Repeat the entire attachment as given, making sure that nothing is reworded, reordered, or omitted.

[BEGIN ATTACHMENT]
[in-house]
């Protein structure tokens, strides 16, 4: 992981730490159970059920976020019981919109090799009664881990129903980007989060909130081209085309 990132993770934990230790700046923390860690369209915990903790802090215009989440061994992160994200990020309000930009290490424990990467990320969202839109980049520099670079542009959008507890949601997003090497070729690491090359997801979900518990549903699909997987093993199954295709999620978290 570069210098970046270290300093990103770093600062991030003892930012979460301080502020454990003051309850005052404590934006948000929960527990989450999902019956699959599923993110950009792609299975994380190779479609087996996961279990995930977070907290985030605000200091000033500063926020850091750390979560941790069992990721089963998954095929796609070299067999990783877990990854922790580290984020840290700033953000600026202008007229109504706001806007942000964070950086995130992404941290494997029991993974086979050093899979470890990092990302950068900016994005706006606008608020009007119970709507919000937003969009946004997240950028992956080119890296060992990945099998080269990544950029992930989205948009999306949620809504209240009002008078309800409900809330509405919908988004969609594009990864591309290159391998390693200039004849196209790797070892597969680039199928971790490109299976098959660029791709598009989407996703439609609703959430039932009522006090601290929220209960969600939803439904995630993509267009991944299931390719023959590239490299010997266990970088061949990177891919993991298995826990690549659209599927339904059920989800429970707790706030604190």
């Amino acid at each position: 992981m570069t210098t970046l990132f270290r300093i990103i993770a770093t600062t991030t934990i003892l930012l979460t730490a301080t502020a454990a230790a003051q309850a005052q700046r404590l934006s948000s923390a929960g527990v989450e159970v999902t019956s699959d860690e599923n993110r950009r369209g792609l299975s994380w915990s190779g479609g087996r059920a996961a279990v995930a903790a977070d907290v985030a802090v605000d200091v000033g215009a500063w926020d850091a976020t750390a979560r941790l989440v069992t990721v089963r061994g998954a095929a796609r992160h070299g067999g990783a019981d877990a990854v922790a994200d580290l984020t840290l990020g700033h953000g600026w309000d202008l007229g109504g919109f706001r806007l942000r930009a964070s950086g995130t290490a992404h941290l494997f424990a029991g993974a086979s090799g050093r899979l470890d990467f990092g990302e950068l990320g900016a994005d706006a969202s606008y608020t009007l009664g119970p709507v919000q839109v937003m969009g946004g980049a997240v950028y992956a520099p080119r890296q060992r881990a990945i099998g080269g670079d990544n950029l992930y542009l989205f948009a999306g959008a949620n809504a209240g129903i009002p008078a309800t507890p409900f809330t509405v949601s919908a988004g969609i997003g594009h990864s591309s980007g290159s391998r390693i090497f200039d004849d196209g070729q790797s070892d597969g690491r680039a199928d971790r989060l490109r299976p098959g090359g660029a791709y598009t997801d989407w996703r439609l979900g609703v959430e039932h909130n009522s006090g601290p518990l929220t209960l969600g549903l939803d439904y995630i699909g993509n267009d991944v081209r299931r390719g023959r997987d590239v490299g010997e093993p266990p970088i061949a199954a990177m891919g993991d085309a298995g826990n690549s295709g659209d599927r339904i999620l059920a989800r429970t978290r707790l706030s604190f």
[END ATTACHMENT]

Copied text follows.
[in-house]
């Protein structure tokens, strides 16, 4: 992981730490159970059920976020019981919109090799009664881990129903980007989060909130081209085309 990132993770934990230790700046923390860690369209915990903790802090215009989440061994992160994200990020309000930009290490424990990467990320969202839109980049520099670079542009959008507890949601997003090497070729690491090359997801979900518990549903699909997987093993199954295709999620978290 570069210098970046270290300093990103770093600062991030003892930012979460301080502020454990003051309850005052404590934006948000929960527990989450999902019956699959599923993110950009792609299975994380190779479609087996996961279990995930977070907290985030605000200091000033500063926020850091750390979560941790069992990721089963998954095929796609070299067999990783877990990854922790580290984020840290700033953000600026202008007229109504706001806007942000964070950086995130992404941290494997029991993974086979050093899979470890990092990302950068900016994005706006606008608020009007119970709507919000937003969009946004997240950028992956080119890296060992990945099998080269990544950029992930989205948009999306949620809504209240009002008078309800409900809330509405919908988004969609594009990864591309290159391998390693200039004849196209790797070892597969680039199928971790490109299976098959660029791709598009989407996703439609609703959430039932009522006090601290929220209960969600939803439904995630993509267009991944299931390719023959590239490299010997266990970088061949990177891919993991298995826990690549659209599927339904059920989800429970707790706030604190």
């Amino acid at each position: 992981m570069t210098t970046l990132f270290r300093i990103i993770a770093t600062t991030t934990i003892l930012l979460t730490a301080t502020a454990a230790a003051q309850a005052q700046r404590l934006s948000s923390a929960g527990v989450e159970v999902t019956s699959d860690e599923n993110r950009r369209g792609l299975s994380w915990s190779g479609g087996r059920a996961a279990v995930a903790a977070d907290v985030a802090v605000d200091v000033g215009a500063w926020d850091a976020t750390a979560r941790l989440v069992t990721v089963r061994g998954a095929a796609r992160h070299g067999g990783a019981d877990a990854v922790a994200d580290l984020t840290l990020g700033h953000g600026w309000d202008l007229g109504g919109f706001r806007l942000r930009a964070s950086g995130t290490a992404h941290l494997f424990a029991g993974a086979s090799g050093r899979l470890d990467f990092g990302e950068l990320g900016a994005d706006a969202s606008y608020t009007l009664g119970p709507v919000q839109v937003m969009g946004g980049a997240v950028y992956a520099p080119r890296q060992r881990a990945i099998g080269g670079d990544n950029l992930y542009l989205f948009a999306g959008a949620n809504a209240g129903i009002p008078a309800t507890p409900f809330t509405v949601s919908a988004g969609i997003g594009h990864s591309s980007g290159s391998r390693i090497f200039d004849d196209g070729q790797s070892d597969g690491r680039a199928d971790r989060l490109r299976p098959g090359g660029a791709y598009t997801d989407w996703r439609l979900g609703v959430e039932h909130n009522s006090g601290p518990l929220t209960l969600g549903l939803d439904y995630i699909g993509n267009d991944v081209r299931r390719g023959r997987d590239v490299g010997e093993p266990p970088i061949a199954a990177m891919g993991d085309a298995g826990n690549s295709g659209d599927r339904i999620l059920a989800r429970t978290r707790l706030s604190f």